There’s no doubt that 2008 was a tough year for super funds – the toughest since compulsory super was introduced.

But few in the super industry think 2009 will be any less challenging.

Since the start of this year, most of the key economic indicators coming out of the US, Europe and Asia have been worse than expected. Locally, the data looks just as bleak, with increasing talk of a nationwide recession.

Confidence in our superannuation system is being tested. A growing number of super funds have reported a rise in members switching to cash and there has been a sharp jump in the numbers of older people having to fall back on the pension. Some commentators have gone so far as to question the merits of our compulsory super system while others have called on the Government to temporarily cut the Superannuation Guarantee rate to 6 per cent.

A recent survey by Sweeney Research based on the responses of 1000 super fund members aged over 45 years showed that 38 percent had changed asset allocations within their super funds in 2008, with 79 per cent of those moving into more conservative options. During the boom times, most super fund members showed little or no interest in switching investment options.

The retreat to defensive assets – albeit off a low base – means the management of liquidity will continue to be an uppermost concern for super funds this year, particularly if rising unemployment levels lead to a further drop in super contributions.

While the compulsory nature of super ensures most funds continue to experience solid cash inflows, the drift to cash has the potential to hinder growth-orientated investment and put pressure on strategic asset allocations. In this sort of environment it is critical that funds ensure the profile of their member base matches the profile of their investments.

And while there has been much recent talk of ‘nation-building’ infrastructure investment opportunities for super funds, there are many hurdles for funds to clear. It’s good news that the Government has earmarked some millions of dollars for direct infrastructure spending, but getting the models right to encourage super fund infrastructure investment remains a key objective.

Effective communication between super funds and their members – particularly those approaching retirement – is another major concern facing funds this year as members become more sensitive to fund performance. A second round battering of super returns would undoubtedly test the patience of those in underperforming funds.

As the Minister for Superannuation Nick Sherry frequently pointed out last year, there are large variations between the medium and long-term performances of the best and worst funds. Government measures to require default funds to meet minimum standards are currently under discussion.

Moves by the Australian Prudential Regulation Authority (APRA) to provide its own fund comparison data will put even more pressure on funds to perform. Expect further reductions in the fees and charges levied on members and an even greater emphasis on member communication and education programs.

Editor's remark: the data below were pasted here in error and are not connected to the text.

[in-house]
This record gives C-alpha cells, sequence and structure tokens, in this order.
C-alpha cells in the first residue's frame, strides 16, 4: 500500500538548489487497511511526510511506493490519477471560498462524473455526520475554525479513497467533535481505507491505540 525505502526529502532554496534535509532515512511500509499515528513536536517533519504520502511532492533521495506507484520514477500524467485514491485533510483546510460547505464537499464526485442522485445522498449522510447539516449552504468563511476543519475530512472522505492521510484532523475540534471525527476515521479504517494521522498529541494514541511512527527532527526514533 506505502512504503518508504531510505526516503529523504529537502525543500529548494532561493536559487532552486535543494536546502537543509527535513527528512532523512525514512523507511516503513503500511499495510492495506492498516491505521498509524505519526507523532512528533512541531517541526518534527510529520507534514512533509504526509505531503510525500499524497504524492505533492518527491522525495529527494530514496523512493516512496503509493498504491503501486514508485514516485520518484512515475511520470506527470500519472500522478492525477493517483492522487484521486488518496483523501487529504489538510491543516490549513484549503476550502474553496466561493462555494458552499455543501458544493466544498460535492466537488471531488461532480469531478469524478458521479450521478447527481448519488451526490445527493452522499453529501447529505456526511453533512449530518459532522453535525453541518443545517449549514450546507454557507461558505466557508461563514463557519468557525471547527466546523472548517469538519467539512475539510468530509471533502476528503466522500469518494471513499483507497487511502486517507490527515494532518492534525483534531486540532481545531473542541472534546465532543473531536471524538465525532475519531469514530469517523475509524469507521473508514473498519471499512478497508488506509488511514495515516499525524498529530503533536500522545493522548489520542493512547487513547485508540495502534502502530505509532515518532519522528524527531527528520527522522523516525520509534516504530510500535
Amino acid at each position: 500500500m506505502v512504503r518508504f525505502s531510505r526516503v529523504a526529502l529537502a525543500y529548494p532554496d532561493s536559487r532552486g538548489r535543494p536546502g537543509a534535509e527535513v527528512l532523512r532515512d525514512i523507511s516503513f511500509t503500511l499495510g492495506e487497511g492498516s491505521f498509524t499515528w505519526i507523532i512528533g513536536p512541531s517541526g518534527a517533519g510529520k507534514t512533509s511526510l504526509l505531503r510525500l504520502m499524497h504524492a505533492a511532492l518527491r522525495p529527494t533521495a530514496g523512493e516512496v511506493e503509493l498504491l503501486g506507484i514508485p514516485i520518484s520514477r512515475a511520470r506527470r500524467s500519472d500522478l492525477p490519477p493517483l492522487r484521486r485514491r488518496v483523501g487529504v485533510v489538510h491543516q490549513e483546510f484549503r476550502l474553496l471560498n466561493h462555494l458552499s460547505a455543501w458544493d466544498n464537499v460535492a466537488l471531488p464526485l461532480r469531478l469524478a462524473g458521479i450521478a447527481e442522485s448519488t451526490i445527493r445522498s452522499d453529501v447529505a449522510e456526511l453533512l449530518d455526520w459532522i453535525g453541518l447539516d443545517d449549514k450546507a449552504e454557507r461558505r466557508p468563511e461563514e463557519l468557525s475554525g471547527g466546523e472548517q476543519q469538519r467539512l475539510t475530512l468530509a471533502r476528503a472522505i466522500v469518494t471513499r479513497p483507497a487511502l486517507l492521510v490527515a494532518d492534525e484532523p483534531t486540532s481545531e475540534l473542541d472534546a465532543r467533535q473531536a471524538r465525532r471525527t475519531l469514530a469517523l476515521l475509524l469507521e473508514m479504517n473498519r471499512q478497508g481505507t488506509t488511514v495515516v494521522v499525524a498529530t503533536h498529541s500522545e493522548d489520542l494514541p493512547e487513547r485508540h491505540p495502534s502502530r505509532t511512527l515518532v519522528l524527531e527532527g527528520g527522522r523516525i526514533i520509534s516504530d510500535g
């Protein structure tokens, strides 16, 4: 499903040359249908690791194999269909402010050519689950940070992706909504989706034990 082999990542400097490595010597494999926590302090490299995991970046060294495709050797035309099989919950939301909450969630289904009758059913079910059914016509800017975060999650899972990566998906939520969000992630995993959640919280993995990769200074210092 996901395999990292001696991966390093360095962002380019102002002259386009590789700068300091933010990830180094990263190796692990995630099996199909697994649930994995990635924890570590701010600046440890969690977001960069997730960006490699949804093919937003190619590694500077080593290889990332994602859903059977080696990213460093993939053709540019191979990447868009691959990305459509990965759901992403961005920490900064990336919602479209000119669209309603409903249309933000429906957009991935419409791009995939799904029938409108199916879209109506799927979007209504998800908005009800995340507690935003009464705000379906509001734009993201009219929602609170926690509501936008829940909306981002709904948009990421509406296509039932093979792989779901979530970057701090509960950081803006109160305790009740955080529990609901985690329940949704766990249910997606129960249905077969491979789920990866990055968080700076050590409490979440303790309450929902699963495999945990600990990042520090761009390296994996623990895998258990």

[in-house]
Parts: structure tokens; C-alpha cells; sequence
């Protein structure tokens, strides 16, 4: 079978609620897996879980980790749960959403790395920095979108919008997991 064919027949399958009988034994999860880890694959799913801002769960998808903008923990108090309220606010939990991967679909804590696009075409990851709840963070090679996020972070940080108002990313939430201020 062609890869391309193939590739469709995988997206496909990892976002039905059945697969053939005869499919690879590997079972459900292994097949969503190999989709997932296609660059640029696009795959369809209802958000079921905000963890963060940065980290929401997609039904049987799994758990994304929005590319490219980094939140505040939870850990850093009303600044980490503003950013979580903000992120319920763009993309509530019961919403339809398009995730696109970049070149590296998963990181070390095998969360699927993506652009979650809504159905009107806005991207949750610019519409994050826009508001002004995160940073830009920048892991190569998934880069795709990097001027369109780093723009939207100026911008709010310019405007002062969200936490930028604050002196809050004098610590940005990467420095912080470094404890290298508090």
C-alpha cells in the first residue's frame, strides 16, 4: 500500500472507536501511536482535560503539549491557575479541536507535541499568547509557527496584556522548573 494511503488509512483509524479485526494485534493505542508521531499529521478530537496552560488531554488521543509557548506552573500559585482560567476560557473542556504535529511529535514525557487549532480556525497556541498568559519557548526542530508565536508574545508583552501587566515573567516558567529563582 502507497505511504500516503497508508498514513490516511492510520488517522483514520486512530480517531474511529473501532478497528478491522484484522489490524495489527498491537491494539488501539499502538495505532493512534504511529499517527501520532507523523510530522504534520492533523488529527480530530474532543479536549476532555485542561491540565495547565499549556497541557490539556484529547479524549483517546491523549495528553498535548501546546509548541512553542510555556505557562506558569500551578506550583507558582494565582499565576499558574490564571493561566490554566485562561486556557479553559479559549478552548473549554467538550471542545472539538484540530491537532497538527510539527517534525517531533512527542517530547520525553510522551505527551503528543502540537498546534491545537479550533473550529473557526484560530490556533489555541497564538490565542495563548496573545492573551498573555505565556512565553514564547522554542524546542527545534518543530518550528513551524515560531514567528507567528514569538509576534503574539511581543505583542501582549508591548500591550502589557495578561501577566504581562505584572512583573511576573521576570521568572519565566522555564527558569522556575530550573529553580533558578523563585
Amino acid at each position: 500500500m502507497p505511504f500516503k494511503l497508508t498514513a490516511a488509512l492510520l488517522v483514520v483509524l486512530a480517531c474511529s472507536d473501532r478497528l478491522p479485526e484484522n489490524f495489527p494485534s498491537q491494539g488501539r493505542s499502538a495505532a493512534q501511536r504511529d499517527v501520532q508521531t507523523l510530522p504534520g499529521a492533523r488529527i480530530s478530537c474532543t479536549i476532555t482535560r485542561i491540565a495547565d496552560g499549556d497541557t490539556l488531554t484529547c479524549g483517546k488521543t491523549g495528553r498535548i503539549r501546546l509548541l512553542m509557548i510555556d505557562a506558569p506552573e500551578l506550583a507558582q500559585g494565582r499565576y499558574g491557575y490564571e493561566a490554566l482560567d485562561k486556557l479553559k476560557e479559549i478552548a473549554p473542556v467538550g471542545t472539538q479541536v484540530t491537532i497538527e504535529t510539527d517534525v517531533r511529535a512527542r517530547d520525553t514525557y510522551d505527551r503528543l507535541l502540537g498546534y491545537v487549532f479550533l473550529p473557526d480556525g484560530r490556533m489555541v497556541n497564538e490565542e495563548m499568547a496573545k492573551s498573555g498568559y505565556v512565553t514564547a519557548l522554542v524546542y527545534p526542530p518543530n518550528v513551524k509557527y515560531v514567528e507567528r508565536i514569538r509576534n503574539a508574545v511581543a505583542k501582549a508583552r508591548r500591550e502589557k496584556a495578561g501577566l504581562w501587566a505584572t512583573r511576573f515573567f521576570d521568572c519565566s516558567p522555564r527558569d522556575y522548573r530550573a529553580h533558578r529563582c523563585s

Meanwhile, the Australian Industrial Relations Commission (AIRC) decision at the end of last year to effectively restore the default arrangements for employers’ compulsory superannuation contributions is welcome.

Contrary to what has been suggested, default fund arrangements – which essentially provide a safety net for workers’ super in a compulsory system – do not impact on an individual’s right to select his or her own super fund. In addition, if an employer and its workers want to nominate a default fund different to that named in the award, they can do so. But for those not able to make such a choice, or not interested in doing so, at least they have an independent umpire to act on their behalf.

A spate of fund mergers is also on the cards this year, spurred on by Government proposals to all allow pension funds to rollover capital losses for taxation purposes when merging funds. While the major not-for-profit industry and public sector funds are expected to increase their share of the total market, at least 10 small corporate and industry funds – notably those with an ageing membership – are believed to be finalising merger deals.

The tough economic climate has also reignited the adequacy of benefits debate. A recent Access Economics survey shows the average worker can now expect $1318 less a year in retirement income, or $25 less per week than in 2007 when the sharemarket reached record highs. Measures to plug the gaps in superannuation levels – long called for by AIST – are now even more important than ever. The inclusion of retirement incomes in the Henry Tax Review – due to conclude later this year – provides a rare opportunity to fix the system so that all Australians get to enjoy a reasonable of standard of living in retirement.

2009 also presents an opportunity for super funds to hone their climate change investment strategies ahead of the global climate talks in Copenhagen in December and the proposed introduction of Australia’s carbon pollution scheme in July 2010.

While many argue that the Government’s proposed 5 per cent emission reduction target (with potential to rise to 15 per cent on a global agreement) has reduced the bottom-line risk to affected companies and, consequently, super funds, the Australian Industry Group recently suggested that business compliance costs could be as high as $7 billion in the first year of the scheme.

So, like everyone else, the super industry is bracing itself for more testing times ahead. The good news is that our industry’s solid record of governance and risk management, coupled with our comprehensive regulatory framework, means we are better placed than many to face the music should it get any louder.


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